The new passport-revocation rule, slipped into a transportation funding bill signed by President Barack Obama, raises the stakes. It allows the U.S. to revoke the passport of any American whose tax debt exceeds $50,000.

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Socialism on Campus

March 31, 2016 at 1:06 pm

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The Harvard Crimson has published, as a "special report," an admiring profile of Soviet dupe John Reed. The article concludes with a discussion of how the presidential campaign of Bernie Sanders has made socialism fashionable on campus:

One of the long-lasting impacts of Bernie Sanders' campaign is the way that... he's been able to change the conversation around "the s-word," Tyrik LaCruise '17, an avid Sanders supporter, said. "Running as a democratic socialist, people are like 'Whoa, wait a second. It's not as dirty as I thought. The post office is socialism. Public schools? Socialism. We have roads. That's socialism.'"

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California Minimum Wage

March 30, 2016 at 2:28 pm

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The New York Times reports on the drive to impose a $15 an hour minimum wage across California:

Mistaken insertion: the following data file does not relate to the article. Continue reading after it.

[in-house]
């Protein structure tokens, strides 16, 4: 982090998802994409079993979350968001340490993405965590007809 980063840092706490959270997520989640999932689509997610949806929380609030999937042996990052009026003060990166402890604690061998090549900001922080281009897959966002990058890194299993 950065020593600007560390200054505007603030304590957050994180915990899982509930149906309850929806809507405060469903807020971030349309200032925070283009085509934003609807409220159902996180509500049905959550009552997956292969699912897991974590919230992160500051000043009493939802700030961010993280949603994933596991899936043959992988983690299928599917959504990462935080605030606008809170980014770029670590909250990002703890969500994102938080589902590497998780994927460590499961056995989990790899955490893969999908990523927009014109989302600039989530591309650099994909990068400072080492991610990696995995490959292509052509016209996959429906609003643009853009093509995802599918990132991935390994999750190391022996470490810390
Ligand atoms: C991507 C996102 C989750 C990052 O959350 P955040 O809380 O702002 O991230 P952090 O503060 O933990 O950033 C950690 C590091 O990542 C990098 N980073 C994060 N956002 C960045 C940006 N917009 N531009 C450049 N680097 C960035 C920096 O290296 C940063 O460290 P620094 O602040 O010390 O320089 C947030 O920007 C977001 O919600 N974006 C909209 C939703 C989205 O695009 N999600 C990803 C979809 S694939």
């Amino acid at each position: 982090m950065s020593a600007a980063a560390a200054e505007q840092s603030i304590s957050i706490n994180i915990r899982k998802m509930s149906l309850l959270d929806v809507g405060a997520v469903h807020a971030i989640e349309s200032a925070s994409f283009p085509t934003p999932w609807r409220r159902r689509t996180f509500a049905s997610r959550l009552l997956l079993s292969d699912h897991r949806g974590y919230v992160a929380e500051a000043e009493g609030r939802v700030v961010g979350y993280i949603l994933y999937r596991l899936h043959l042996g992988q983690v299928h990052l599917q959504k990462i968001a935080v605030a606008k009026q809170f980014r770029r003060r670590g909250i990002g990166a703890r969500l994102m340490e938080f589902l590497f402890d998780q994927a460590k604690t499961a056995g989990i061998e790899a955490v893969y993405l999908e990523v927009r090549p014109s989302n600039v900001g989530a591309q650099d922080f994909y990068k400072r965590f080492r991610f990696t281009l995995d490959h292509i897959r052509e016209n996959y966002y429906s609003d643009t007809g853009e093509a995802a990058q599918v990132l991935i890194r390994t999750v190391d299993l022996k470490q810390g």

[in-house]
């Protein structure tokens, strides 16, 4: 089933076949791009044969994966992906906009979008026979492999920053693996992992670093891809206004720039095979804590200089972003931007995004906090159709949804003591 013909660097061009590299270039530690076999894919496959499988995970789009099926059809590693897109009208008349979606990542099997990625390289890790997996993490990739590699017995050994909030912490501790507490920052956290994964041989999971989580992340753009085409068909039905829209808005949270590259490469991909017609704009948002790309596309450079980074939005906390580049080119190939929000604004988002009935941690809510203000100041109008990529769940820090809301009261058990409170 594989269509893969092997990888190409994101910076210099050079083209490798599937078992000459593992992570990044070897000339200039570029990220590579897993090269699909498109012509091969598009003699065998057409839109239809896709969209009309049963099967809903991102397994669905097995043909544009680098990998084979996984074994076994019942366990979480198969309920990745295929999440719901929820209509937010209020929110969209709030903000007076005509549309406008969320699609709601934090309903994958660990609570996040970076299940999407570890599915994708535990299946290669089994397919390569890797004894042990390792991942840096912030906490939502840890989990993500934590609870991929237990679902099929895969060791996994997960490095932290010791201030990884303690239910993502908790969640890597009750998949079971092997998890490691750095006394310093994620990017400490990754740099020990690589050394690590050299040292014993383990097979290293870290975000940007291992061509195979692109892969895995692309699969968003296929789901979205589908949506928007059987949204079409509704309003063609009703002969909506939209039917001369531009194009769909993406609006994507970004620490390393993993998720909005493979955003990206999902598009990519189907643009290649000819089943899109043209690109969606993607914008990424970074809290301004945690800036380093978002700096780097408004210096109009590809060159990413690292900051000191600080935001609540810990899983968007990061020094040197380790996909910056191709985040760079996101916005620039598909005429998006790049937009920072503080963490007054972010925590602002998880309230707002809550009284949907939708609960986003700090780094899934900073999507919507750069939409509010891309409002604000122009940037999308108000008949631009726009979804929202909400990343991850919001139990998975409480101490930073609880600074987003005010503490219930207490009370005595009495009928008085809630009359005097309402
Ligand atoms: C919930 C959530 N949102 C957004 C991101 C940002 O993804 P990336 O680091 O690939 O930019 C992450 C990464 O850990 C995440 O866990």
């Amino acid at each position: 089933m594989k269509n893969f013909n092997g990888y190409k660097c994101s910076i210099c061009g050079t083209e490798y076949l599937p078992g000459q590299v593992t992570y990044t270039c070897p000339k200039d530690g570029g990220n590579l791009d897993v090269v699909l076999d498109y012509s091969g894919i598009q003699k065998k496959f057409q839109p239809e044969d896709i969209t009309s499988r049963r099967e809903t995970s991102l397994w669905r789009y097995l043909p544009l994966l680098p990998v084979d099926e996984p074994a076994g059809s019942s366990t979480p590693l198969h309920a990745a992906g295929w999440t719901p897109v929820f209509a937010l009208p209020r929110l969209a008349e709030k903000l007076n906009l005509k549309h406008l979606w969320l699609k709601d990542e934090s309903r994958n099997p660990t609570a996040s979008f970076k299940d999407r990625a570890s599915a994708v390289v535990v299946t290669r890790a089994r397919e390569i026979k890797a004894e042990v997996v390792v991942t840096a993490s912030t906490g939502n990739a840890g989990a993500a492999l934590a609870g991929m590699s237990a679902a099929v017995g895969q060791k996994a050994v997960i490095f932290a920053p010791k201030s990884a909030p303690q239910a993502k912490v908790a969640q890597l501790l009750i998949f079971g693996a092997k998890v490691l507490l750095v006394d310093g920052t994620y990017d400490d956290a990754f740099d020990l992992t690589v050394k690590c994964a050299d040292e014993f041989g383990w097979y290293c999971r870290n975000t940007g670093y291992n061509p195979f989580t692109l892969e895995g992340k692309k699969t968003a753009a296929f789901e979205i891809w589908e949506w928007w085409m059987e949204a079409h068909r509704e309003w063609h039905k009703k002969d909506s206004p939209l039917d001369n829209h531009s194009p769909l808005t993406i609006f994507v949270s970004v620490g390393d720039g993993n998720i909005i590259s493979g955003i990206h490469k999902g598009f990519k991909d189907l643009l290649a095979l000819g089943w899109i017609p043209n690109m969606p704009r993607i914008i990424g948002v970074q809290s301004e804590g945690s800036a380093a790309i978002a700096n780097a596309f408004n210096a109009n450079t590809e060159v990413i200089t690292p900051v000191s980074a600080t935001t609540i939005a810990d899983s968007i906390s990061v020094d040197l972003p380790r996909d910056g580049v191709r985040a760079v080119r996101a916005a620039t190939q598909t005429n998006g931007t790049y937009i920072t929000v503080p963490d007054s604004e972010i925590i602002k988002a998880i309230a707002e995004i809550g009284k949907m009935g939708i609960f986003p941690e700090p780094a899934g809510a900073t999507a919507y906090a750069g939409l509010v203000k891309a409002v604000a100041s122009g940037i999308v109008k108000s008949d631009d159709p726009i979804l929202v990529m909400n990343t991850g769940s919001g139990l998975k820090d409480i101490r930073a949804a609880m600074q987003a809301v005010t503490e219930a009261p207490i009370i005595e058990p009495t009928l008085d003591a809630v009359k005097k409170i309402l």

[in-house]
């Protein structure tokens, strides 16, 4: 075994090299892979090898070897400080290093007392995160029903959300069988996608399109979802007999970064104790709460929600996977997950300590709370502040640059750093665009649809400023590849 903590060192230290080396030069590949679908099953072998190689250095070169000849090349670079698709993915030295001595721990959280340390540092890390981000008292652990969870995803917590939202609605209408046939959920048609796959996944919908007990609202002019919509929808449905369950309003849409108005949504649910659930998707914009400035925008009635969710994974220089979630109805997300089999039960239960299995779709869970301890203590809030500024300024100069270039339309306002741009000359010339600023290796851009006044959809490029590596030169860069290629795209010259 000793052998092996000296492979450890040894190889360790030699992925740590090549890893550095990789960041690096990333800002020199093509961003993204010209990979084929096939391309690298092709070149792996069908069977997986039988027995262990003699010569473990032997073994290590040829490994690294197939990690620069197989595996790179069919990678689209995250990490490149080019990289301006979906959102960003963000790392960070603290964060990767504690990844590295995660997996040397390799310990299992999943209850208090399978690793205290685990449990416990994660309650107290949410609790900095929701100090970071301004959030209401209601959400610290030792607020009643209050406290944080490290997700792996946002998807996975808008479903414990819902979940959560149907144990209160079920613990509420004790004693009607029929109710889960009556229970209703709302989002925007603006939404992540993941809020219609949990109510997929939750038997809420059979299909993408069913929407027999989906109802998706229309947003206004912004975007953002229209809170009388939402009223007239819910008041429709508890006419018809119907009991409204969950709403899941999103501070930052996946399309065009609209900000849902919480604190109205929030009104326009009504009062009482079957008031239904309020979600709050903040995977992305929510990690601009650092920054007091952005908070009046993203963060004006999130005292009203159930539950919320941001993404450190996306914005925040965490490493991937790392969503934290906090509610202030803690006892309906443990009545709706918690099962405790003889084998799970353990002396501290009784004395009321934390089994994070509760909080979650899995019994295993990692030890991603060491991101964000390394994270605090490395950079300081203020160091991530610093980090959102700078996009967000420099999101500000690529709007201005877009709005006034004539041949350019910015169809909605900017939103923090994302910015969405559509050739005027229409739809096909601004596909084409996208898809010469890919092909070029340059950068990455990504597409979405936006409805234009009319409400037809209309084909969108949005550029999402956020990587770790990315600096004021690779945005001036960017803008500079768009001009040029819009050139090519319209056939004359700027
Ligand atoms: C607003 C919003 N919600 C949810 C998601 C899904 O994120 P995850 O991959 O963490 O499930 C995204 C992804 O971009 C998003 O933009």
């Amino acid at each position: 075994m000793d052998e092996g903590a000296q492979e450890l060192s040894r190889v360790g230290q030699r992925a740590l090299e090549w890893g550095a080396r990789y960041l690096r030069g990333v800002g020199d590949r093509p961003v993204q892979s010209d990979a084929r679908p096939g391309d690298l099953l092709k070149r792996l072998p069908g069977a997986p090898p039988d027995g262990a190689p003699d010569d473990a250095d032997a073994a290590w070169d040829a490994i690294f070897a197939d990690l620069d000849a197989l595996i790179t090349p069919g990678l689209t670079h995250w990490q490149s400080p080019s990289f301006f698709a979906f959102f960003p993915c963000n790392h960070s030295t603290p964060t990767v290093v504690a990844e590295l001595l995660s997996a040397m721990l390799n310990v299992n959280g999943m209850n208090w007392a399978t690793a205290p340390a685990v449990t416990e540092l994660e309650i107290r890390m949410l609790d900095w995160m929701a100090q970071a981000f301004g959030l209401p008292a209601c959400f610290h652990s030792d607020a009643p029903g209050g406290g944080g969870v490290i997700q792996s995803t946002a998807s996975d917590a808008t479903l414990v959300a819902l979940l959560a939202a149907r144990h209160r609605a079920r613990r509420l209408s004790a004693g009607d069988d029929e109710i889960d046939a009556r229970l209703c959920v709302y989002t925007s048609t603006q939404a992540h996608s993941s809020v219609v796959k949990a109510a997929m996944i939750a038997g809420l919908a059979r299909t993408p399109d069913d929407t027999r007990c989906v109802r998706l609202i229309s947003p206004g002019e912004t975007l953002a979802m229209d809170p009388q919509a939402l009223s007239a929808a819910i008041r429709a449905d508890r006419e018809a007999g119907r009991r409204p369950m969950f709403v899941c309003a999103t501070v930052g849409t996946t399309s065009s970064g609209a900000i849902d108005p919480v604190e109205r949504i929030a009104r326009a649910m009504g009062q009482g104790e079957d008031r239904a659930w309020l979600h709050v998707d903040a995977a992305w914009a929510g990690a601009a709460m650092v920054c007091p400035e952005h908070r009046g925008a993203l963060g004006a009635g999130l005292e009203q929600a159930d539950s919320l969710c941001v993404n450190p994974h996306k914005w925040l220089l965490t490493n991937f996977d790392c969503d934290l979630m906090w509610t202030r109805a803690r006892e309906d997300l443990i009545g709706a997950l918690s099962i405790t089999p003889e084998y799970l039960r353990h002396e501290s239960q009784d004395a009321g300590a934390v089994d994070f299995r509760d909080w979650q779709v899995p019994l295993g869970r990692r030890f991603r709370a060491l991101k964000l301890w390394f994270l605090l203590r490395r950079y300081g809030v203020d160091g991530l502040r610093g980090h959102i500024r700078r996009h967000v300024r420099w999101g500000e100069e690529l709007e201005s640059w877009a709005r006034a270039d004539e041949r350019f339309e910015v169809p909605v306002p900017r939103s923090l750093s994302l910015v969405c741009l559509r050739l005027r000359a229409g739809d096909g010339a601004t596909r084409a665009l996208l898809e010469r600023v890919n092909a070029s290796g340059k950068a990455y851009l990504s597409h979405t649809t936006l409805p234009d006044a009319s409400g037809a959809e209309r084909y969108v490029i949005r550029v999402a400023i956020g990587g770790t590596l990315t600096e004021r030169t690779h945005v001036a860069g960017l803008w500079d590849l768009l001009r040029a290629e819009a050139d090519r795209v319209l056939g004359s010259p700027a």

the state could raise living standards for millions of workers. But it could also increase unemployment among some of the very same economically marginal workers the wage increase is intended to help.

Many economists, even some on the left, worry that a potential loss of jobs in a number of cities where wages are comparatively low could largely offset, and perhaps even more than offset, the boon of higher incomes at the bottom of the wage scale....

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Debranching

March 30, 2016 at 2:11 pm

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The blog of the Federal Reserve Bank of New York reports:

U.S. banks closed 4,821 branches between 2009 and 2014, reducing the total number of branches by about 5 percent (see chart below). Since branches per capita are declining, this isn't simply a story of shifts in population among regions. The forces driving the trend are not entirely clear, but as usual (in the view of economists), they could be demand- or supply-driven; banks may be closing branches that have become unprofitable because the demand for physical branch services has decreased (owing to slower economic growth since the crisis or increased online banking) or because the cost of supplying those services has increased (owing to more stringent bank regulation or other factors).